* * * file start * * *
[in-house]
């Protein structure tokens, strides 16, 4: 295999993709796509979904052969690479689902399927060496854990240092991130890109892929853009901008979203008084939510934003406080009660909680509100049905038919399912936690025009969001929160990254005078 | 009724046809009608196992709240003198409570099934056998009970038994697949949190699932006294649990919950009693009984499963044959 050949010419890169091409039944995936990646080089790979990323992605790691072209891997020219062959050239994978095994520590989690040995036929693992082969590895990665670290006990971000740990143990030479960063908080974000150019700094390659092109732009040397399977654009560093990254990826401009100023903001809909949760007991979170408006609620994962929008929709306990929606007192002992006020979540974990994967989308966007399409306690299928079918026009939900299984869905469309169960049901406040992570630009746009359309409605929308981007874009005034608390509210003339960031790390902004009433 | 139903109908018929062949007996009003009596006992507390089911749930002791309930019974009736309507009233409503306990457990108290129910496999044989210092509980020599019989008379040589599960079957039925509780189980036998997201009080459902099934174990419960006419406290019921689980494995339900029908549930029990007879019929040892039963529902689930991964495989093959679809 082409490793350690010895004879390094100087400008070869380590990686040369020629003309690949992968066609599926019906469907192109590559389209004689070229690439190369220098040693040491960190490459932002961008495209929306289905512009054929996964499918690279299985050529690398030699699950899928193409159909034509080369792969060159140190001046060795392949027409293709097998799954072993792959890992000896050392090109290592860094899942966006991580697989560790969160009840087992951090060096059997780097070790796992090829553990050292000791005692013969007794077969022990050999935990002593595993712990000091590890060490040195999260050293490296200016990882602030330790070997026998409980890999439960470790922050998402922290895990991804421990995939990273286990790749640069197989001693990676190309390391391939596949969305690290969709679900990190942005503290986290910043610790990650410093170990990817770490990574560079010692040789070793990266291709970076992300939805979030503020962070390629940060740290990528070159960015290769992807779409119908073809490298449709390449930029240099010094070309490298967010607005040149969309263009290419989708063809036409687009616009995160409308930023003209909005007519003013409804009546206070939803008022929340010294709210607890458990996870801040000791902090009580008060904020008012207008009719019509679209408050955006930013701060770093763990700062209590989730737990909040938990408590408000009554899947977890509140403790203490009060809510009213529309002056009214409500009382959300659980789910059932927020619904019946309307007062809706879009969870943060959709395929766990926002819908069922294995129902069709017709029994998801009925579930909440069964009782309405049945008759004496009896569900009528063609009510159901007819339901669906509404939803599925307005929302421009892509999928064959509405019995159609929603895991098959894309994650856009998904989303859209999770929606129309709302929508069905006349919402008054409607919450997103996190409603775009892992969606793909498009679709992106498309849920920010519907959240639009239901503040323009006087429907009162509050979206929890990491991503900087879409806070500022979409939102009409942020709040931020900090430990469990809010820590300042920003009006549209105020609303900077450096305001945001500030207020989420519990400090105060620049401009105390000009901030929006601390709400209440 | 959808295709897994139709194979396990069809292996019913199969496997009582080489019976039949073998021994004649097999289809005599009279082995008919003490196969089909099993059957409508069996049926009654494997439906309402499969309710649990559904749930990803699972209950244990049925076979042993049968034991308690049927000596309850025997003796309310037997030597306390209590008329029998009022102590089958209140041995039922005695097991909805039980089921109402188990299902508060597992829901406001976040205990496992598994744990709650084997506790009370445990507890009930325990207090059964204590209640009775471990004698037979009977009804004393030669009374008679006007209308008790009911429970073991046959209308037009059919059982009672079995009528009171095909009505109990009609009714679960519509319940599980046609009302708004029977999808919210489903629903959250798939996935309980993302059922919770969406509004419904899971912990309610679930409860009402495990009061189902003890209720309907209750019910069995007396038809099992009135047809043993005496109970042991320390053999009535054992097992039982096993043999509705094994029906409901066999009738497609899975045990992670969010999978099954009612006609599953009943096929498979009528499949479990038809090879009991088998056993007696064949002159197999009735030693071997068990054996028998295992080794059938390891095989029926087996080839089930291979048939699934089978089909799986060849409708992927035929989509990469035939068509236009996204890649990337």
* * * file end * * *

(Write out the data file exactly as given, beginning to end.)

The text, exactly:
[in-house]
């Protein structure tokens, strides 16, 4: 295999993709796509979904052969690479689902399927060496854990240092991130890109892929853009901008979203008084939510934003406080009660909680509100049905038919399912936690025009969001929160990254005078 | 009724046809009608196992709240003198409570099934056998009970038994697949949190699932006294649990919950009693009984499963044959 050949010419890169091409039944995936990646080089790979990323992605790691072209891997020219062959050239994978095994520590989690040995036929693992082969590895990665670290006990971000740990143990030479960063908080974000150019700094390659092109732009040397399977654009560093990254990826401009100023903001809909949760007991979170408006609620994962929008929709306990929606007192002992006020979540974990994967989308966007399409306690299928079918026009939900299984869905469309169960049901406040992570630009746009359309409605929308981007874009005034608390509210003339960031790390902004009433 | 139903109908018929062949007996009003009596006992507390089911749930002791309930019974009736309507009233409503306990457990108290129910496999044989210092509980020599019989008379040589599960079957039925509780189980036998997201009080459902099934174990419960006419406290019921689980494995339900029908549930029990007879019929040892039963529902689930991964495989093959679809 082409490793350690010895004879390094100087400008070869380590990686040369020629003309690949992968066609599926019906469907192109590559389209004689070229690439190369220098040693040491960190490459932002961008495209929306289905512009054929996964499918690279299985050529690398030699699950899928193409159909034509080369792969060159140190001046060795392949027409293709097998799954072993792959890992000896050392090109290592860094899942966006991580697989560790969160009840087992951090060096059997780097070790796992090829553990050292000791005692013969007794077969022990050999935990002593595993712990000091590890060490040195999260050293490296200016990882602030330790070997026998409980890999439960470790922050998402922290895990991804421990995939990273286990790749640069197989001693990676190309390391391939596949969305690290969709679900990190942005503290986290910043610790990650410093170990990817770490990574560079010692040789070793990266291709970076992300939805979030503020962070390629940060740290990528070159960015290769992807779409119908073809490298449709390449930029240099010094070309490298967010607005040149969309263009290419989708063809036409687009616009995160409308930023003209909005007519003013409804009546206070939803008022929340010294709210607890458990996870801040000791902090009580008060904020008012207008009719019509679209408050955006930013701060770093763990700062209590989730737990909040938990408590408000009554899947977890509140403790203490009060809510009213529309002056009214409500009382959300659980789910059932927020619904019946309307007062809706879009969870943060959709395929766990926002819908069922294995129902069709017709029994998801009925579930909440069964009782309405049945008759004496009896569900009528063609009510159901007819339901669906509404939803599925307005929302421009892509999928064959509405019995159609929603895991098959894309994650856009998904989303859209999770929606129309709302929508069905006349919402008054409607919450997103996190409603775009892992969606793909498009679709992106498309849920920010519907959240639009239901503040323009006087429907009162509050979206929890990491991503900087879409806070500022979409939102009409942020709040931020900090430990469990809010820590300042920003009006549209105020609303900077450096305001945001500030207020989420519990400090105060620049401009105390000009901030929006601390709400209440 | 959808295709897994139709194979396990069809292996019913199969496997009582080489019976039949073998021994004649097999289809005599009279082995008919003490196969089909099993059957409508069996049926009654494997439906309402499969309710649990559904749930990803699972209950244990049925076979042993049968034991308690049927000596309850025997003796309310037997030597306390209590008329029998009022102590089958209140041995039922005695097991909805039980089921109402188990299902508060597992829901406001976040205990496992598994744990709650084997506790009370445990507890009930325990207090059964204590209640009775471990004698037979009977009804004393030669009374008679006007209308008790009911429970073991046959209308037009059919059982009672079995009528009171095909009505109990009609009714679960519509319940599980046609009302708004029977999808919210489903629903959250798939996935309980993302059922919770969406509004419904899971912990309610679930409860009402495990009061189902003890209720309907209750019910069995007396038809099992009135047809043993005496109970042991320390053999009535054992097992039982096993043999509705094994029906409901066999009738497609899975045990992670969010999978099954009612006609599953009943096929498979009528499949479990038809090879009991088998056993007696064949002159197999009735030693071997068990054996028998295992080794059938390891095989029926087996080839089930291979048939699934089978089909799986060849409708992927035929989509990469035939068509236009996204890649990337």